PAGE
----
Lack of Capacity

Lack of Capacity When Executing a Will or Trust

Physical copy of a Florida Last Will and Testament that's crossed off in black marker to symbolize dying without a will which leads to intestate succession

Under Florida law, both a will and a trust are deemed legal and valid when created by an adult of sound mind. For a will, it needs to be signed by the testator in the presence of two witnesses. Florida courts have the authority to invalidate either a will or a trust under specific circumstances, including instances where the creator lacked testamentary capacity or soundness of mind.

Lack of capacity is among the primary reasons an interested party, like an heir or beneficiary, might contest either a will or a trust. However, proving such a lack is often difficult. The mere presence of a mental disease or illness, including dementia, doesn’t automatically suggest that someone is without testamentary capacity.

The estate litigation lawyers at Di Pietro Partners are AV Preeminent® rated trial attorneys with decades of experience representing trustees, beneficiaries, and other parties involved in trust litigation lawsuits & cases involving contested wills.

What Is Testamentary Capacity?

Testamentary capacity refers to a person’s mental competence to create or alter a will.

Florida Probate Statute Section 732.501 defines testamentary capacity as,

“Any person who is of sound mind and who is either 18 or more years of age or an emancipated minor may make a will.”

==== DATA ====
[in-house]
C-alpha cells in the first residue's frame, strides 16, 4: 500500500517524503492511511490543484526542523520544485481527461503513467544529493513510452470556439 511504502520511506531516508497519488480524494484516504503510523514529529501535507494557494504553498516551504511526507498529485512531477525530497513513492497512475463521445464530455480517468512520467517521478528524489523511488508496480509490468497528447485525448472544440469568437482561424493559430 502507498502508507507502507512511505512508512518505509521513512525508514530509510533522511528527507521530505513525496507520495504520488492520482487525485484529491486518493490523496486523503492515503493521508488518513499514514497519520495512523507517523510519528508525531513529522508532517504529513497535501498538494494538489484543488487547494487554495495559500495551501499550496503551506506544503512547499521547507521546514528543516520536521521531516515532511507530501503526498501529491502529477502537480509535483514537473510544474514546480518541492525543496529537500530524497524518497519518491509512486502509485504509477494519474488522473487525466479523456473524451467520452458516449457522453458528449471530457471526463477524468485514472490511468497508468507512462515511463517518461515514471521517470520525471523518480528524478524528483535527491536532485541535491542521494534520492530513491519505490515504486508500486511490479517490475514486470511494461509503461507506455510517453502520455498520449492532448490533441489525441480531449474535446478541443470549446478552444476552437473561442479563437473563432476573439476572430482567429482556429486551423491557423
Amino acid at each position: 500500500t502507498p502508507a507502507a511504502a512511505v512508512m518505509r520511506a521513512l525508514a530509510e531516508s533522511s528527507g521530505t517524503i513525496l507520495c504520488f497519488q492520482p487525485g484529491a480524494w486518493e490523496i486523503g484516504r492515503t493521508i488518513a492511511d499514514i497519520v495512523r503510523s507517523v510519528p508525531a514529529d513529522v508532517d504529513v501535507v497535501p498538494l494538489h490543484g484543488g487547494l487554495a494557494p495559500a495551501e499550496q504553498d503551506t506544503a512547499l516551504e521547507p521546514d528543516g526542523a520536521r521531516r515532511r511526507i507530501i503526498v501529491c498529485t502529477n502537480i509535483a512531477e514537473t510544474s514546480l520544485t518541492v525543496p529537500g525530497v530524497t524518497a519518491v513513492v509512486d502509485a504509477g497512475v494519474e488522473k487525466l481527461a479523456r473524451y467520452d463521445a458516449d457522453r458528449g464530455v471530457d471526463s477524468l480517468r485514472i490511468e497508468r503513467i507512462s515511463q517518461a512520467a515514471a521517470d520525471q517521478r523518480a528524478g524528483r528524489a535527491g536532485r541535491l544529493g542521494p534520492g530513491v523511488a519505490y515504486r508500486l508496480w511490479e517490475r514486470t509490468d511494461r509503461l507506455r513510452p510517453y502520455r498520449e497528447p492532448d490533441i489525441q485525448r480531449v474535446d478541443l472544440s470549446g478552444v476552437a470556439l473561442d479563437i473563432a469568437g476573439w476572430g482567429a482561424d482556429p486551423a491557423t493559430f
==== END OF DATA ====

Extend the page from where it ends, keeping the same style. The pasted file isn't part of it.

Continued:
In other words, in order to possess testamentary capacity, a person must:

  • Understand the significance of creating a will and the consequences that follow its execution.
  • Recognize the extent and nature of their assets and property.
  • Be aware of the individuals who stand to inherit their assets, understanding the relationships
    they have these potential beneficiaries.
  • Comprehend the provisions in their will regarding how their property will be distributed.

It’s important to note that conditions such as old age, illness, or even Alzheimer’s disease don’t automatically imply a lack of testamentary capacity. An individual with conditions like mild to moderate dementia, or those who experience moments of clarity, can still potentially be deemed to have the mental competence necessary to draft a will. That said, if someone with dementia fails to recall the beneficiaries named in their will or the nature of their relationship with them, they are typically viewed as lacking the required testamentary capacity.

Examples of Lack of Capacity

Examples of situations that might indicate a lack of capacity when executing a will or trust include:

Dementia or Alzheimer’s Disease: An individual might not understand the nature of the assets they own or who their family members and beneficiaries are.

Intoxication: Being under the influence of drugs or alcohol can impair judgment and understanding.

Mental Disorders: Certain mental disorders might prevent someone from understanding the full implications of their actions or the nature of their assets.

Undue Influence: If a person is being coerced or influenced heavily by someone else, they might not be acting of their own free will.

Temporary Confusion or Delirium: Illnesses, high fever, or certain medications can cause temporary states of confusion or delirium.

Misunderstanding the Document: The individual does not understand what a will or trust is, the extent of the assets they are disposing of, or the beneficiaries they are naming.

Memory Issues: The individual cannot recall the nature and extent of their property or the identities of their close family members and loved ones.

Insane Delusions: If a person has a fixed false belief without any basis in reality, it might lead them to make decisions they wouldn’t ordinarily make.

Manipulation: Someone is misled or provided with false information which causes them to execute a will or trust in a way they wouldn’t have if they had accurate information.